Tuesday, October 2, 2007

John Rambo - Still Fighting Commies

In 1962 Burma became another one of the unfortunate nations to have "Peoples Socialist Republic" tacked onto its name. In the same way that the Khmer Rouge later changed Cambodia into Kampuchea the once prosperous Burma became Myanmar. Thus began what was called "The Burmese road to socialism", which of course ends like so many other socialist roads did; at a mass grave filled with the defenseless. The Junta in Myanmar may have long given up the pretense of being "socialist" but the world should remember their roots and how exactly they got in power in the first place.

As easy as it is to laugh at Stallone in any given situation I'd like to know where all the usual self-righteous Hollywood blow-hards are right now. Why aren't the likes of Kevin Spacey and Sean Penn who can find so much time to hang out with their South American pal Hugo not rallying the members of their save-the-world-super-friends-club to say something about this situation. The next time some Hollywood know it all start rattling off about some half thought out cause perhaps "Tell it to the Burmese Monks" should be our response.

Sylvester Stallone gets death threats in Myanmar border

IT was just like a scene from one of his many action-packed movies. Hollywood superstar Sylvester Stallone was filming some scenes for his next film John Rambo on the border of Thailand and Myanmar when he and his crew allegedly received death threats on the set. “We were on the Salween River and we were told to get out because we were going to be shot,” Stallone said.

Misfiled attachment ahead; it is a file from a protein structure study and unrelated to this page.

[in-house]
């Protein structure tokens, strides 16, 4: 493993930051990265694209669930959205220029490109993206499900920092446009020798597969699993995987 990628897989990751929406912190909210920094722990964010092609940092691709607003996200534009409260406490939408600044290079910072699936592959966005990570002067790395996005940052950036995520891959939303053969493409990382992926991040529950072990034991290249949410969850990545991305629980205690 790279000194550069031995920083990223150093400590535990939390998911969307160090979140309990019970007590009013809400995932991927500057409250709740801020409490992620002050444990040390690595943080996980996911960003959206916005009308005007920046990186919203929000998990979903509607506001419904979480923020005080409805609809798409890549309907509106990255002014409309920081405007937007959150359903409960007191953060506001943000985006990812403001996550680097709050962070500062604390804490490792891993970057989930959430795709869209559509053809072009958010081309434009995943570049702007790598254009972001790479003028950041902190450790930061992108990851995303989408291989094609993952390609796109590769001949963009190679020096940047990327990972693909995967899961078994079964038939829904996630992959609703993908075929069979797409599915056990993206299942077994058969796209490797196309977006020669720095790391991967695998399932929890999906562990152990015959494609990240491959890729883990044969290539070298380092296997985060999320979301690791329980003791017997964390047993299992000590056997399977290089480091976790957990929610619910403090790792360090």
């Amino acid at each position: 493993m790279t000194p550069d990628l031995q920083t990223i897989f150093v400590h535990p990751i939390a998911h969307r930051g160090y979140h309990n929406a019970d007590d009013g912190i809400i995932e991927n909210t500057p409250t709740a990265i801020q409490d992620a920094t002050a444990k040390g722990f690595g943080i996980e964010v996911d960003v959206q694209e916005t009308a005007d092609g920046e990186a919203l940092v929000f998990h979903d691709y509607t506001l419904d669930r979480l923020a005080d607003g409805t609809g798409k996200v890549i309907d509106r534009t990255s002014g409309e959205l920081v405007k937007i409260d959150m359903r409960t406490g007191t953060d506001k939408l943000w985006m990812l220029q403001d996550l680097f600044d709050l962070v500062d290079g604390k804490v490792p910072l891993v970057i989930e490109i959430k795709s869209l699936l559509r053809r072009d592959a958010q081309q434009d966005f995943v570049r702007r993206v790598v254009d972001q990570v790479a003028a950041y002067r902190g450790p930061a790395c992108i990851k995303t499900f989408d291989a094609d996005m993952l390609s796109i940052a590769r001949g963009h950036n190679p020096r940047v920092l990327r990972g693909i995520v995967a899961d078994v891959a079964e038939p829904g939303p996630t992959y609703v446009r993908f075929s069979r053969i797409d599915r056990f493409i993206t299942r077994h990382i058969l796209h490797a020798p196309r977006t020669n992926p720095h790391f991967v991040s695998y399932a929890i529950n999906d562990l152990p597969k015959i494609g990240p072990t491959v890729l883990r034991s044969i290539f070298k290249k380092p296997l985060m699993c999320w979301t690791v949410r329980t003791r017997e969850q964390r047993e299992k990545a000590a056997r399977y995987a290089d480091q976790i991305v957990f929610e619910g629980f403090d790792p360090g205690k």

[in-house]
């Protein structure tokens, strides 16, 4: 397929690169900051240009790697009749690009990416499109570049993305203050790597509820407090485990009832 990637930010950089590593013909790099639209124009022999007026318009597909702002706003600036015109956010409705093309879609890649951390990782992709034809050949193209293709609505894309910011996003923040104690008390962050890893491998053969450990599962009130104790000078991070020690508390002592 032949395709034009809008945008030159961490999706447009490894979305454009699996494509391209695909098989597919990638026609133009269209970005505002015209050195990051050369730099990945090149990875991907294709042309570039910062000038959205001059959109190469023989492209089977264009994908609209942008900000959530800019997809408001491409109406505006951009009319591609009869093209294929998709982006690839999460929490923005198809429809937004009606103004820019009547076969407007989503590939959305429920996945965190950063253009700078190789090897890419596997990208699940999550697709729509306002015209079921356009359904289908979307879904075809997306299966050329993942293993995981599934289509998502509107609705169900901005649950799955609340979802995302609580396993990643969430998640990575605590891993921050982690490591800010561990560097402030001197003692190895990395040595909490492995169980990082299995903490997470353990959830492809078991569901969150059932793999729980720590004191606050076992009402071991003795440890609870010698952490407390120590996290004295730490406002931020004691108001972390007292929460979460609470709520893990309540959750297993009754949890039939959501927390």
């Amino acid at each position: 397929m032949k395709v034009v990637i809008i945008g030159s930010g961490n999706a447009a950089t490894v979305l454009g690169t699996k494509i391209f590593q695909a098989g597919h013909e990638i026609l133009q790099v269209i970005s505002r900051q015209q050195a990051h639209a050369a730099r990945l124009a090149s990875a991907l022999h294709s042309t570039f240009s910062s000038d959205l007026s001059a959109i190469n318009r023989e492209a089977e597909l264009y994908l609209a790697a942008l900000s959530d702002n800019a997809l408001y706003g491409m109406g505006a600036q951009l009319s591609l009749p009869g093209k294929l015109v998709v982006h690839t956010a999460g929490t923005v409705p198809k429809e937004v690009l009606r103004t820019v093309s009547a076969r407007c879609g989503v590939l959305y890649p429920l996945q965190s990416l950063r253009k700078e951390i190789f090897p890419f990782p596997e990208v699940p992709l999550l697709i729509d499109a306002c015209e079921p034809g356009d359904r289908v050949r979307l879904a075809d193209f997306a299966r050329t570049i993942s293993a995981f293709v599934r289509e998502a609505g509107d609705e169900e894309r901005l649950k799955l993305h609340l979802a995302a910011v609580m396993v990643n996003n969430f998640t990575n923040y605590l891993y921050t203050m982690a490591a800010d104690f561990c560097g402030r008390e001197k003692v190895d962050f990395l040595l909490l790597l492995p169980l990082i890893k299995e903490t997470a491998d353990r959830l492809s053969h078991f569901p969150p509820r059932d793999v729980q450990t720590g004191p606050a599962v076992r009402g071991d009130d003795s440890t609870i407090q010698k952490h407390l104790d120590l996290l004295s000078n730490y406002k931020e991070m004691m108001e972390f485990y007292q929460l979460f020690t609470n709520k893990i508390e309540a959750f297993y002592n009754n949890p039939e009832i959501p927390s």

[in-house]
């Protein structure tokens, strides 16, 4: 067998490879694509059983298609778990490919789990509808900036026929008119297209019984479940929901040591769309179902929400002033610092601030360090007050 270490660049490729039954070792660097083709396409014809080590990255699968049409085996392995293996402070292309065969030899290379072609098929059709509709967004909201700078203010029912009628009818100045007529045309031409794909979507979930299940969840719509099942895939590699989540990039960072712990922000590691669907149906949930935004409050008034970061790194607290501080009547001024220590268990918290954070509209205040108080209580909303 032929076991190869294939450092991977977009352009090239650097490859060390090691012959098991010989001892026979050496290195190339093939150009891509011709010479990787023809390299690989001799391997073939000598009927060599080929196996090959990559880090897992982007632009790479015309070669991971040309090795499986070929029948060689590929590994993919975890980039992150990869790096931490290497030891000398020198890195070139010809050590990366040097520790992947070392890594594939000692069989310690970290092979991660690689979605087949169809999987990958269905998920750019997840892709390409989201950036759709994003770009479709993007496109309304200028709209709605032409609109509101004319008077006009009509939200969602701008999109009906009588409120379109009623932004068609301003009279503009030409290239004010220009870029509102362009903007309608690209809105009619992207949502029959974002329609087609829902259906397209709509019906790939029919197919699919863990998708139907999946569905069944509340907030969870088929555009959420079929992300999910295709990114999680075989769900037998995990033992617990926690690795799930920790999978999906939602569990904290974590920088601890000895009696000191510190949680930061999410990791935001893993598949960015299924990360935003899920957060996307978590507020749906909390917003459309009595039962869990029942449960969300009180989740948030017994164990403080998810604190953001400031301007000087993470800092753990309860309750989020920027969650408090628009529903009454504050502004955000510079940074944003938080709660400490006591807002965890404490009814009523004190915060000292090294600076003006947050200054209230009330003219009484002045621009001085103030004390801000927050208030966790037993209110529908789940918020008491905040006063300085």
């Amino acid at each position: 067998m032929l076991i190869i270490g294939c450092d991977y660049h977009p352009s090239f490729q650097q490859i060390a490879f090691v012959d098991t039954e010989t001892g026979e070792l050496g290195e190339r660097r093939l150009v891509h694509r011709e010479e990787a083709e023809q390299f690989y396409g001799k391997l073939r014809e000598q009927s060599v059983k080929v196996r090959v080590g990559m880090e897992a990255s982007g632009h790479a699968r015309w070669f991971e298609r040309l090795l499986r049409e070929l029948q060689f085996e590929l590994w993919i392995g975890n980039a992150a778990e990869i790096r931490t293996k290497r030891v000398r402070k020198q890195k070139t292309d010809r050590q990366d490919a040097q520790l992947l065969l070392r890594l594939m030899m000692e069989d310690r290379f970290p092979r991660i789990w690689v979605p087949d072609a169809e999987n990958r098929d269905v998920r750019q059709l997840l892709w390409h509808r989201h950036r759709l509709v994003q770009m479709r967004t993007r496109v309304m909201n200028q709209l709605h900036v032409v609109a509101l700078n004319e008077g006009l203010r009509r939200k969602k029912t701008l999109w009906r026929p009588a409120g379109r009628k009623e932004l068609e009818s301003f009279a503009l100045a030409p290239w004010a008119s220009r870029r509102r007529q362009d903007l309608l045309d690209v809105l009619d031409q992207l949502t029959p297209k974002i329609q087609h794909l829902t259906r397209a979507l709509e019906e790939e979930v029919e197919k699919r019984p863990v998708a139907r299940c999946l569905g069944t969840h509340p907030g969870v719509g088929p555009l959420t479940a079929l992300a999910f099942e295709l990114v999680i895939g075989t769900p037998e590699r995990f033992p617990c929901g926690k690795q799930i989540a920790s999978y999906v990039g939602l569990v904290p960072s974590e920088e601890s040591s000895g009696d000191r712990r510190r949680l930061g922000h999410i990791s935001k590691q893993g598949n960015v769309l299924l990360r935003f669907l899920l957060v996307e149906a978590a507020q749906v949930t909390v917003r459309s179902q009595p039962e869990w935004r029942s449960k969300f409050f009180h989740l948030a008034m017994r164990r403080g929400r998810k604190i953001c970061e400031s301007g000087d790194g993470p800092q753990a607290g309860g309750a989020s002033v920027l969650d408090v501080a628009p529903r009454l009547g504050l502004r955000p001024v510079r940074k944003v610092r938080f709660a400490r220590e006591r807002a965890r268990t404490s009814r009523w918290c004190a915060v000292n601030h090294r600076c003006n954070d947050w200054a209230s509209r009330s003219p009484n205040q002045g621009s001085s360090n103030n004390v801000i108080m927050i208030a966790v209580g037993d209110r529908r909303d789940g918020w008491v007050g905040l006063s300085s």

The actor, in an interview with Entertainment Tonight’s Mark Steines, adds that making the movie around the border exposed him to the “full-scale genocide that has been going on.”

“People are escaping from Myanmar coming over with gaping, maggot-infested wounds, their ears cut off. You saw a lot of suffering, a lot of malnutrition.”

He adds, “It’s the most brutal regime in the world and the most secretive. It has an oppressive regime that [keeps all riches] for themselves. Everyone is forced into drugs or prostitution or slavery.” Stallone says that he and the film crew received “a lot of threats” and they even witnessed some of the brutality firsthand.

The storyline of the new Rambo film follows a group of Christian aid workers who recruit Rambo to guide them up the Salween River to deliver medical supplies to an oppressed tribe. When the missionaries fail to return from Burma, the aging Vietnam vet leads a team of mercenaries back into the war-torn border region to find and rescue them.

“It’s the best of all of the ‘Rambo’s since the first one, for sure,” assures Stallone. “I wanted to do one more, but I also wanted to touch on something that has been going on for 60 years. It’s the longest civil war in the world. The most important thing is you provide entertainment, but you also put a light on this savage existence that the people in Burma have to live.”